Jan. 25 (Bloomberg) -- Waertsilae Oyj dropped the most in 3 1/2 months after fourth-quarter profit matched analyst estimates and the Finnish power-plant and ship-engine supplier said sales and profitability may not grow this year.
Waertsilae fell as much as 3.5 percent to 34.81 euros, the biggest intraday decline since Oct. 10, and was trading down 2.1 percent at 2:40 p.m. in Helsinki. Volume exceeded 80 percent of the three-month daily average.
Fourth-quarter net income for the maker of sulfur scrubbers for ship engines rose 38 percent from a year earlier to 123 million euros ($165 million), equaling the average of nine estimates compiled by Bloomberg during the past 28 days. Revenue may be unchanged or rise as much as 10 percent this year, while earnings before interest, taxes and one-time items may amount to 11 percent of sales, it said. That compares with a full-year margin of 11.1 percent in 2012.
“We expect a negative reaction to the stock due to recent rise in share price, which has lifted valuation multiples very high,” Pyry Kangas and Sauli Saumala, analysts at equity-research company Inderes Oy in Helsinki, said in a report to clients. Waertsilae’s price-to-earnings ratio is 20.6.
Waertsilae today also appointed SSAB AB Chief Financial Officer Marco Wiren as its new CFO starting Aug. 1.
The company isn’t worried about Japanese Prime Minister Shinzo Abe’s campaign to drive the yen lower or any wider implications in Asia, where it gets about 40 percent of revenue, Chief Executive Officer Bjoern Rosengren said in an interview at the manufacturer’s Helsinki headquarters.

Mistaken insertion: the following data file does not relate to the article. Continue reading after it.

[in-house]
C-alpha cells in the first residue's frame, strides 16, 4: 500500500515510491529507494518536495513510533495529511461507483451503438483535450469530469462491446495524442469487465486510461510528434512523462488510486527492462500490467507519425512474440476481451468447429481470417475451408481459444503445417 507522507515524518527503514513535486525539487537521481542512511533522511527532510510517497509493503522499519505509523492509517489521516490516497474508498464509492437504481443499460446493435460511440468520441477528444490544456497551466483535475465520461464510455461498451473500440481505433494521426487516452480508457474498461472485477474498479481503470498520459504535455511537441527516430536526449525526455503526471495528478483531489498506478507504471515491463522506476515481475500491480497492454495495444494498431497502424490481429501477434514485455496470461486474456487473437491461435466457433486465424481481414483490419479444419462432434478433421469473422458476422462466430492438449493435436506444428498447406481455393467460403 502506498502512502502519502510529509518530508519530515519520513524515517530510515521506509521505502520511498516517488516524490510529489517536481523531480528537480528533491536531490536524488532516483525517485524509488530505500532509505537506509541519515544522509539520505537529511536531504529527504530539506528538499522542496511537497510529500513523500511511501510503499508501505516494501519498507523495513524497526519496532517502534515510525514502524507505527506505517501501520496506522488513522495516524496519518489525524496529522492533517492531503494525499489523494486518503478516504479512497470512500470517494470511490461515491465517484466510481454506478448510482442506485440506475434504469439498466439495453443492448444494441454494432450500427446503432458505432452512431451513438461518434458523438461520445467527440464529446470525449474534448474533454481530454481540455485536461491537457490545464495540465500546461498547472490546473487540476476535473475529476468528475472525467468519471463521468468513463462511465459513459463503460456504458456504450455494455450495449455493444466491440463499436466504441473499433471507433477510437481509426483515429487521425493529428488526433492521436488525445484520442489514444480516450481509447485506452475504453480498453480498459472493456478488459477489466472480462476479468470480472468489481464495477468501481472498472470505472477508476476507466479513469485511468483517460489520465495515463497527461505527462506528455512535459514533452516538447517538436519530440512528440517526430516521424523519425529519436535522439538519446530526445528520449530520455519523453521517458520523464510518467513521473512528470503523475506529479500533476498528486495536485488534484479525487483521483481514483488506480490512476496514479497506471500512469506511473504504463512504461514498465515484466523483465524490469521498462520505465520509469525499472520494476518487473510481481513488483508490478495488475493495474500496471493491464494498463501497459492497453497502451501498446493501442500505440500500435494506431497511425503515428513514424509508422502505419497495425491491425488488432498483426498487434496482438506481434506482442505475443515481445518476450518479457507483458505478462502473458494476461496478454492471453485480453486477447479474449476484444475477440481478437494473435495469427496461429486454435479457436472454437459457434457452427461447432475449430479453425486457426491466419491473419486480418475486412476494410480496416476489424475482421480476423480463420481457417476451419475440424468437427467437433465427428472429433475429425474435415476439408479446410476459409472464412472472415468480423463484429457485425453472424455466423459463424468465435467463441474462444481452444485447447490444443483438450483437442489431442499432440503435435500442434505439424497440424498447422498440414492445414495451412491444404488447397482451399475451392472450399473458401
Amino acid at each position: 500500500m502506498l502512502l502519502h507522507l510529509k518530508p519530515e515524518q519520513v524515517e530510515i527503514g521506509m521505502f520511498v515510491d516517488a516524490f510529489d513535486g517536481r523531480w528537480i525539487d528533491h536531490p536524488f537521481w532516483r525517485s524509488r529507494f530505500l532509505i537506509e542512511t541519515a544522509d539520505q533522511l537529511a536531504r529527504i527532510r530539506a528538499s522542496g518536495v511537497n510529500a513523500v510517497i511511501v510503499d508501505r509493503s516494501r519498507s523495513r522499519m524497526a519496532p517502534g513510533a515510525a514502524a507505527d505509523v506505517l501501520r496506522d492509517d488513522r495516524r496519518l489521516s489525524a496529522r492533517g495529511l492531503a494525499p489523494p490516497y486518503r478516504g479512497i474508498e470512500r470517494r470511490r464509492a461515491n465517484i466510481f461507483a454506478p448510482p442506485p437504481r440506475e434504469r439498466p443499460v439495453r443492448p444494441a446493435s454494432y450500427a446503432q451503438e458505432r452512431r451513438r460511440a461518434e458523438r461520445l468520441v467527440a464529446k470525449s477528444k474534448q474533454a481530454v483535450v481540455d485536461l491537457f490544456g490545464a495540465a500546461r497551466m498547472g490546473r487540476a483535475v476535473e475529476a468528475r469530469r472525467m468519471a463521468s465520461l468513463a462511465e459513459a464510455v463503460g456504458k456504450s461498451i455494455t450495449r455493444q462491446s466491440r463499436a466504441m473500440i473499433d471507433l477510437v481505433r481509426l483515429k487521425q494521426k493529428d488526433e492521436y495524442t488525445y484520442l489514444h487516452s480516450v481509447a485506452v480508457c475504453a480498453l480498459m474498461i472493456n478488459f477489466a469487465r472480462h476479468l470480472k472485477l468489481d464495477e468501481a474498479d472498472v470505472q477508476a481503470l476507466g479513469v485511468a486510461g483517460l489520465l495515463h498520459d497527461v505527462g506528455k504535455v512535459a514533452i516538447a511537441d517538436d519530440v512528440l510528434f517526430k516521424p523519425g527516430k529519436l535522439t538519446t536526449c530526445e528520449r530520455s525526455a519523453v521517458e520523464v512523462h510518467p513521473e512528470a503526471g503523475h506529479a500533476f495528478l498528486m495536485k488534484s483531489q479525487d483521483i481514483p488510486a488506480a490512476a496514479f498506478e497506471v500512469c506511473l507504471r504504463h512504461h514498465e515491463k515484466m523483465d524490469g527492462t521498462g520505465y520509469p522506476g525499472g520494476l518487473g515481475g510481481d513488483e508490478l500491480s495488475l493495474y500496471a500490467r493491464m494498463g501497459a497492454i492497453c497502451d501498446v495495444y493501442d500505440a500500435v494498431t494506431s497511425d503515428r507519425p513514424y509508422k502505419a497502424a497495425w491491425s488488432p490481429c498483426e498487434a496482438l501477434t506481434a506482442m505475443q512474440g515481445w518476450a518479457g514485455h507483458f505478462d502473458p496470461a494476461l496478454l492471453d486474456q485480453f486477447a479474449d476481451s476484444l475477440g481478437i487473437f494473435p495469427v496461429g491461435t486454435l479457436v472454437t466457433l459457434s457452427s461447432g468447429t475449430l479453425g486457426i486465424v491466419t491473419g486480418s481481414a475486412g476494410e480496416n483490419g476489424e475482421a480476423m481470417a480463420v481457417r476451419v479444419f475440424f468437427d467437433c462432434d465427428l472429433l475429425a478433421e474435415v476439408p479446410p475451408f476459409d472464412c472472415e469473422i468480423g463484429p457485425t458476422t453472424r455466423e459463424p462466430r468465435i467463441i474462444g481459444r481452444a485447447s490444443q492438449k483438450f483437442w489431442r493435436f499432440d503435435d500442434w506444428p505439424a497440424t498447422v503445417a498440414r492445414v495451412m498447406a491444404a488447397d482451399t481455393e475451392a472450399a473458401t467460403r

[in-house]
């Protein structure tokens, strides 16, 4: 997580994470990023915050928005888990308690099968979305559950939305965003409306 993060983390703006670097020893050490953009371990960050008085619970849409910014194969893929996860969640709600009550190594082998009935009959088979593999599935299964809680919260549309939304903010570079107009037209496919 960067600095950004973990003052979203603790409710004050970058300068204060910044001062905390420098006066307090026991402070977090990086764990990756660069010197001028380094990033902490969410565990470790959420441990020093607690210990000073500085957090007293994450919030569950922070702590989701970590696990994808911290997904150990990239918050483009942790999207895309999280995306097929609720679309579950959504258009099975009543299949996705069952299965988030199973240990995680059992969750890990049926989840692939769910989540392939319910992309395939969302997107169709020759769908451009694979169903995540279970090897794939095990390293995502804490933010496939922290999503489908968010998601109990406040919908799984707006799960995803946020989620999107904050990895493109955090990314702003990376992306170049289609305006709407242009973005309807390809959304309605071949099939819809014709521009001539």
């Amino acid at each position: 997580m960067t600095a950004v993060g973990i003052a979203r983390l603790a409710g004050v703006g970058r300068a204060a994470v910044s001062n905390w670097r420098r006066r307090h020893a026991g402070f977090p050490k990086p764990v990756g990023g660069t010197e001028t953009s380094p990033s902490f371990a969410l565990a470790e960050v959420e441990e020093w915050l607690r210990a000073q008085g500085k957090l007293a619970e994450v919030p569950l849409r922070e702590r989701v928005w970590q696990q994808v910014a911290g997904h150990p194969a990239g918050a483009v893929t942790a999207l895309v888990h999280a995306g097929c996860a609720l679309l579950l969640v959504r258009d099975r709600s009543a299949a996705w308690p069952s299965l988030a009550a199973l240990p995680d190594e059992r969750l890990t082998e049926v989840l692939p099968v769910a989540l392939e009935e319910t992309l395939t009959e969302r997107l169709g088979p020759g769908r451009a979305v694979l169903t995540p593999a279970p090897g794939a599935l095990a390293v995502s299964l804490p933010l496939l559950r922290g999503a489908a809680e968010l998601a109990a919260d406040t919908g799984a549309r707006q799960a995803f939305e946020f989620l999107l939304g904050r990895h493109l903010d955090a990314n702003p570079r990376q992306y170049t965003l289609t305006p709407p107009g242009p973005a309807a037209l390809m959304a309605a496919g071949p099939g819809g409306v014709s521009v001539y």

“We invoice roughly 80 percent of our sales in euros, so we’re not so sensitive to fluctuations” in currency markets, Rosengren said. “The euro is still reasonably low, which makes our products competitive.”
New ship orders prompted by the European Union’s decision to tighten vessel-emissions regulations have developed more slowly than expected, he said. The European Commission approved a Finnish plan on Jan. 23 to provide government funds to adapt vessel engines to the new standards.
“Customers are a little hesitant and waiting, thinking which direction to take,” Rosengren said. “We are still optimistic. We only thought it would develop a bit quicker after the decision.”
Similar programs to Finland’s are unlikely to materialize in Sweden and Denmark, according to Jan Fritz Hansen from the Danish Shipowners’ Association and Carl Carlsson from the Swedish Shipping Association.
As the traditional merchant ship market is struggling with low profitability and utilization rates, Waertsilae is seeking customers in vessels serving the offshore energy industry.
“There probably won’t be a boom before 2015” in demand for maritime environmental equipment, Pekka Spolander, an analyst at Pohjola Bank Oyj said, in an interview. “There’s a clear shift in Waertsilae’s ship power business toward offshore vessels and away from cargo ships.”
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